The superb exhibition From Monet to Soulages: Paths to modernity (1800-1980) offers each visitor what I consider to be the very symbol of what is finest in art, a “gem” of the impressionist period.
Claude Monet no longer has to impress, but he still surprises us. This tondo is the first work of his mythical Nympheas series of waterlilies.
In 1907, Monet himself spoke of the revelation of enchantment in his pond when he came to understand the spectacle of nature being played out before his eyes. As a spectator we cannot but admire the genius, the deftness, the talent… the fairyland so wonderfully represented.
What should we think in the face of such vision? Is it really necessary to even think? The colours are soft, the shapes harmonious, like a symphony orchestrated by a Master (and not just any Master). I see this painting as an ode to contemplation, to meditation, as a parenthesis in the day, a parenthesis engraved in the canvas.
I want to stay in front of the painting; to see all the details, to remember them, to record each colour fading into another, each little crack left by time, but time standing still. I want to feel again and again this sensation of butterflies in the stomach, this indescribable feeling in the throat making me utter the finest words I can imagine… THE artistic shock…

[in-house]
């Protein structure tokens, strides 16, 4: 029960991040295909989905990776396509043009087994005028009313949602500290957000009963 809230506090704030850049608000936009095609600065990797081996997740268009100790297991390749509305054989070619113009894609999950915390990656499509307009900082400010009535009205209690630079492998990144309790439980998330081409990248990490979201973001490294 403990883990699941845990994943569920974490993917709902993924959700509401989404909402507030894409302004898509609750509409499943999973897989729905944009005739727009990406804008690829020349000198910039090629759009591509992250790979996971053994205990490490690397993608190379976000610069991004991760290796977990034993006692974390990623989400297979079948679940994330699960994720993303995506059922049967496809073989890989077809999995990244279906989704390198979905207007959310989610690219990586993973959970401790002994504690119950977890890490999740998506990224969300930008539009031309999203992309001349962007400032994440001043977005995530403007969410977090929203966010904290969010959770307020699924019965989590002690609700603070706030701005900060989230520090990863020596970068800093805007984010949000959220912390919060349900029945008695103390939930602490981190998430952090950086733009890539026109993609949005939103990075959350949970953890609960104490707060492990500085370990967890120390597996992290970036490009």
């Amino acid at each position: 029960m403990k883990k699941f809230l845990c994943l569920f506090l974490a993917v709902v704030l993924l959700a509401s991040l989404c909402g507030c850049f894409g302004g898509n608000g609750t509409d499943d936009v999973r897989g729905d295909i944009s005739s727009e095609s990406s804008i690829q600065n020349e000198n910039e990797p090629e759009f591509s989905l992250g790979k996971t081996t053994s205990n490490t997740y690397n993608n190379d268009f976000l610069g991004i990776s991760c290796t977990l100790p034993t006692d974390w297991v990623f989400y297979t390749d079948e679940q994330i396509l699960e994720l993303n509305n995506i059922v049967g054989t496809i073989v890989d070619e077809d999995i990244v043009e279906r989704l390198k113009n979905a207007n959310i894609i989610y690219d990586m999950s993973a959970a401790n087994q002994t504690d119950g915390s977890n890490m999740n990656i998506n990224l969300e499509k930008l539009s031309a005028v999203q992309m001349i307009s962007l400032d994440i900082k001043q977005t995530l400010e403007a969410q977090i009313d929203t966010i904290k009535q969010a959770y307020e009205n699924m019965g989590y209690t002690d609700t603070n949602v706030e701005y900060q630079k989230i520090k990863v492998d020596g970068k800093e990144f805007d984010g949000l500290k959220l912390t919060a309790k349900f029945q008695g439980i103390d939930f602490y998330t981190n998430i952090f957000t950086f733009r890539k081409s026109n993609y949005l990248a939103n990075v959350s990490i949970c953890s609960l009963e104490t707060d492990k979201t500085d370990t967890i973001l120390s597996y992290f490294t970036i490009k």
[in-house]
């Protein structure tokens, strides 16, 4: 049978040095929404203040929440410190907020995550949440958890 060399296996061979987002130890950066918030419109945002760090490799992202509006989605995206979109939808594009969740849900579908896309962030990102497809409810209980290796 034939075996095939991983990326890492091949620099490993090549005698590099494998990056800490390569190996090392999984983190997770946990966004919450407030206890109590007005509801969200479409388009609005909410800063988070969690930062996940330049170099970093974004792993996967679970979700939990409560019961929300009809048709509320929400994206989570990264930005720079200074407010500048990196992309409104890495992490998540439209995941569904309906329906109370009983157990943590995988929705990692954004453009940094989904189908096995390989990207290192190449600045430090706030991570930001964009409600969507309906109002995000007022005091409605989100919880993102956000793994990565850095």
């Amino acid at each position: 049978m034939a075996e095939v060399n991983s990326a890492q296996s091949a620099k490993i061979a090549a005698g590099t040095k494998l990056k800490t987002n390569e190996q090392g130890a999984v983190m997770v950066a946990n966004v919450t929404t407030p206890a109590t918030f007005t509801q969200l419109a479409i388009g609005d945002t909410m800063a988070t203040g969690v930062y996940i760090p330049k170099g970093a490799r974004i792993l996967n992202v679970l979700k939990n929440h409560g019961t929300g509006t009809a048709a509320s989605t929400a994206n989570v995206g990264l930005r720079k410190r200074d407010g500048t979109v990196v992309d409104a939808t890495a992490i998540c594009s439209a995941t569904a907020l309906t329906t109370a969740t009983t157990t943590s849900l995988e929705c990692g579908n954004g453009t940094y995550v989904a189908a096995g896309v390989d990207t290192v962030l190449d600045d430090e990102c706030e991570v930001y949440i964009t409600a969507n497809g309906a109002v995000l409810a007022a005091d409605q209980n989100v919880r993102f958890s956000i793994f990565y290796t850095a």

I like to think of the vision of Monet the instant he painted: the wind that blows, the light which dims and then returns, the rain perhaps which threatens. It’s a face to face with our self, with our feelings, with nature, with beauty… an experience not to be missed, where we must take the time to observe and to gaze.
Come along to let yourself go, and love and appreciate this moment of serenity.
Violette Gatty, 21 years old, a student passionate about art.
“I took some time to understand my waterlilies …. I grew them without thinking of painting them … You are not taken in by a landscape in just one day… And then, all of a sudden, I had the revelation of the enchantment in my pond. I took up my palette. Since then I have hardly had another model."Claude Monet